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UNITED STATES SUPREME COURT JURISPRUDENCE
 

 
PHILIPPINE SUPREME COURT JURISPRUDENCE
 

   
October-1949 Jurisprudence                 

  • G.R. No. L-1451 October 6, 1949 - TAN TUAN ET AL. v. LUCENA FOOD CONTROL BOARD, ET AL.

    084 Phil 687

  • G.R. No. L-3215 October 6, 1949 - ALONZO A. BAGTAS v. DIRECTOR OF PRISONS

    084 Phil 692

  • G.R. No. L-743 October 11, 1949 - PEOPLE OF THE PHIL. v. POLICARPIO DUMAPIT

    084 Phil 698

  • G.R. No. L-1610 October 12, 1949 - DOROTEA DE LA CRUZ v. DEOGRACIAS MARCELINO

    084 Phil 709

  • G.R. No. L-1355 October 12, 1949 - LUCIO PALANCA CHILIANCHIN v. EUSEBIO COQUINCO

    084 Phil 714

  • G.R. No. L-1567 October 13, 1949 - PEOPLE OF THE PHIL. v. OSCAR SALICO

    084 Phil 722

  • G.R. No. L-2822 October 13, 1949 - PEOPLE OF THE PHIL. v. TEOFILO D. MARI

    084 Phil 738

  • G.R. No. L-3081 October 14, 1949 - ANTONIO LACSON v. HONORIO ROMERO, ET AL.

    084 Phil 740

  • G.R. No. L-3050 October 17, 1949 - ALBERTO A. VILLAVERT v. TOBIAS FORNIER

    084 Phil 756

  • G.R. No. L-2190 October 19, 1949 - PEOPLE OF THE PHIL. v. FRANCISCO ABALOS

    084 Phil 771

  • G.R. No. L-833 October 20, 1949 - CARLOS PIÑERO v. MARCELO ENRIQUEZ, ET AL.

    084 Phil 774

  • Adm. Case No. 25 October 25, 1949 - AMBROSIA SUMAÑGIL, ET AL. v. MARIANO STA. ROMANA

    084 Phil 777

  • G.R. No. L-1553 October 25, 1949 - PEOPLE OF THE PHIL. v. FRANCISCO CONCEPCION

    084 Phil 787

  • G.R. No. L-1560 October 25, 1949 - DEMETRIA ESTRADA v. ULDARICO CASEDA

    084 Phil 791

  • G.R. No. L-1849 October 25, 1949 - LAUREANA GABIN v. MARIA MELLIZA, ET AL.

    084 Phil 794

  • G.R. No. L-1776 October 27, 1949 - PAZ M. CEA, ET AL. v. COURT OF APPEALS, ET AL.

    084 Phil 798

  • G.R. No. L-2413 October 27, 1949 - DIRECTOR OF LANDS, ET AL. v. EMILIO GARCIA, ET AL.

    084 Phil 802

  • G.R. No. L-2057 October 29, 1949 - ESPERANZA F. DE GONZALEZ v. ERNESTO GONZALEZ

    084 Phil 806

  • G.R. No. L-594 October 31, 1949 - LEON O. MANZANILLO v. JOSE G. JARAMILLA

    084 Phil 809

  • G.R. No. L-1454 October 31, 1949 - EMILIO RUMBAOA, ET AL. v. IGNACIO ARZAGA, ET AL.

    084 Phil 812

  • G.R. No. L-1507 October 31, 1949 - HOSPITAL SAN JUAN DE DIOS v. HOSPITAL SAN JUAN DE DIOS, ET AL.

    084 Phil 820

  • G.R. No. L-1551 October 31, 1949 - NICANOR TAN v. REPUBLIC OF THE PHIL.

    084 Phil 829

  • G.R. No. L-1554 October 31, 1949 - JULIAN CABRERA v. PEDRO V. LOPEZ, ET AL.

    084 Phil 834

  • G.R. No. L-1873 October 31, 1949 - LUIS SAN JOSE, ET AL. v. EUSEBIO CASTILLO

    084 Phil 839

  • G.R. No. L-1949 October 31, 1949 - REALTY INVESTMENTS, INC., ET AL. v. MARIANO VILLANUEVA, ET AL.

    084 Phil 842

  • G.R. No. L-2089 October 31, 1949 - JUSTA G. GUIDO v. RURAL PROGRESS ADMINISTRATION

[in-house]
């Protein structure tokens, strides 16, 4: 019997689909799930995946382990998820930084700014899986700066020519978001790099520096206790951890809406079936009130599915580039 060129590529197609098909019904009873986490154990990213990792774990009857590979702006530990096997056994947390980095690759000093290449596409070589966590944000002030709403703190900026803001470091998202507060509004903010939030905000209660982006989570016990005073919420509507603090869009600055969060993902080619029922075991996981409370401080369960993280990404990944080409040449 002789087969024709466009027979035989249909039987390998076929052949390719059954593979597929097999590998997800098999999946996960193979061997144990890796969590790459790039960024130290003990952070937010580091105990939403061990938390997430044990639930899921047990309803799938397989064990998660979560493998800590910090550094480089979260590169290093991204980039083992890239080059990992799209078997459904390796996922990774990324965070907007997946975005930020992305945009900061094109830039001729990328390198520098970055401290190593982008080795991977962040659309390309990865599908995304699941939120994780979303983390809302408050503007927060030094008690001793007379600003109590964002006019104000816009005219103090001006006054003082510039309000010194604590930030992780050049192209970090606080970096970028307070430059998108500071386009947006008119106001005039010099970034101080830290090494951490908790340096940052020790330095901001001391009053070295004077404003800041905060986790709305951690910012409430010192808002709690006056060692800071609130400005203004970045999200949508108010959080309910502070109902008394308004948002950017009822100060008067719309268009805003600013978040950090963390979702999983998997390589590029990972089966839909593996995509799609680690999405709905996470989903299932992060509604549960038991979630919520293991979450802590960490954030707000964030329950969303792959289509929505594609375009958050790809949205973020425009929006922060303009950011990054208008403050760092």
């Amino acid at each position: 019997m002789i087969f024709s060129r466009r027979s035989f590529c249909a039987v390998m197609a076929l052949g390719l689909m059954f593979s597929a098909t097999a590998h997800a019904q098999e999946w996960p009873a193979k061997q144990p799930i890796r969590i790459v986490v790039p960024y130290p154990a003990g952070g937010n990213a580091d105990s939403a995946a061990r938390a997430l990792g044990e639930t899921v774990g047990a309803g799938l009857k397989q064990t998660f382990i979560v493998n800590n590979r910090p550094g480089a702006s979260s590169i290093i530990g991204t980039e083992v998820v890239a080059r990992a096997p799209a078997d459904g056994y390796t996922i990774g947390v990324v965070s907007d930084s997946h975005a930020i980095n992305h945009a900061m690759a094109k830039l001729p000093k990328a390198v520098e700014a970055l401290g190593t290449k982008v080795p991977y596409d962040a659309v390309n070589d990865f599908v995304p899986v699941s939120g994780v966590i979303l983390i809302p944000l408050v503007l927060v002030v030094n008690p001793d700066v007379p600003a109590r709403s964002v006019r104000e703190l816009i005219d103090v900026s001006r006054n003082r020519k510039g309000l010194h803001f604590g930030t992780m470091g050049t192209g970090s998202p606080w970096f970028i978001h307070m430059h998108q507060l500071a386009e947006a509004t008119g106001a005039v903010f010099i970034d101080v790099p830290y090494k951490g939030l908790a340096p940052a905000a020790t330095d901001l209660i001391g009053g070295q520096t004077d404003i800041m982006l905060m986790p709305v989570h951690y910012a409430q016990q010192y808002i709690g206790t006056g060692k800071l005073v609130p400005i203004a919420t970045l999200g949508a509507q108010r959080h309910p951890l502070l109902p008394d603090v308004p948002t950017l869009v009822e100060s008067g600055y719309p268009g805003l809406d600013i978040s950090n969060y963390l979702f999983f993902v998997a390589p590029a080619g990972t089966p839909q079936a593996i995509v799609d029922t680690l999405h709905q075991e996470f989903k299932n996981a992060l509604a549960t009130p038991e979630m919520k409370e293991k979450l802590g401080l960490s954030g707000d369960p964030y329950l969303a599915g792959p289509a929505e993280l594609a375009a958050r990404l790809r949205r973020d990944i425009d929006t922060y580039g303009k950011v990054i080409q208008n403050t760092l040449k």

084 Phil 847

  • G.R. No. L-2116 October 31, 1949 - JOSEFA FABIE v. NGO BOO SOO, ET AL.

    084 Phil 857

  • G.R. No. L-2168 October 31, 1949 - CELSO ICASIANO v. BIENVENIDO TAN, ET AL.

    084 Phil 860

  • G.R. No. L-3311 October 31, 1949 - M. MARGOLARI v. TIBURCIO TANCINCO, ET AL.

    084 Phil 865

  •  





     
     

    G.R. No. L-743   October 11, 1949 - PEOPLE OF THE PHIL. v. POLICARPIO DUMAPIT<br /><br />084 Phil 698

     
    PHILIPPINE SUPREME COURT DECISIONS

    EN BANC

    [G.R. No. L-743. October 11, 1949.]

    THE PEOPLE OF THE PHILIPPINES, Plaintiff-Appellee, v. POLICARPIO DUMAPIT, Defendant-Appellant.

    Ildefonso de Guzman-Mendiola and Jose V. Lesaca for Appellant.

    Assistant Solicitor General Carmelino G. Alvendia and Solicitor Guillermo E. Torres for Appellee.

    SYLLABUS


    1. CRIMINAL LAW; TREASON; EVIDENCE, INSUFFICIENT ARREST EFFECTED AS A RESULT OF COMMON CRIME. — Aside from the fact that the appellant denied having had any hand in the arrest of supposed victims in which the accused had participated as alleged and for which he was charged, the circumstance remains that said arrest was effected as a result of the common crime of arson. That the matter had no treasonous significance is shown by the further fact that those arrested were confined for almost the whole period of their detention in the provincial jail and not in the Japanese garrison.


    D E C I S I O N


    PARAS, J.:


    This is an appeal from a judgment of the People’s Court finding the appellant, Policarpio Dumapit, guilty of treason and imposing upon him the penalty of reclusion perpetua, a fine of ten thousand pesos, and the costs.

    The information charged six counts, but the People’s Court based appellant’s conviction only on counts IV and VI. Under count IV, the appellant is alleged to have caused, with the aid of a group of Constabulary soldiers, the arrest in barrio Balingahili, municipality of Botolan, province of Zambales, in March, 1943, of eight guerrillas who were thereafter investigated and tortured by the Constabulary and the Japanese and finally confined in the provincial jail for about three months. Under count VI, the appellant is accused of having issued on April 14, 1943, an order to Andres Atanasio, then Chief of the Non-Christian Tribes of the East Zambales Mountains in Macasan, Botolan, Zambales, enjoining Andres Atanasio and his men to capture, dead or alive, all Americans roaming in the forests of Zambales, and to report the result of his mission to Onofre Dienzo, Superintendent of the Non-Christian Tribes of Zambales.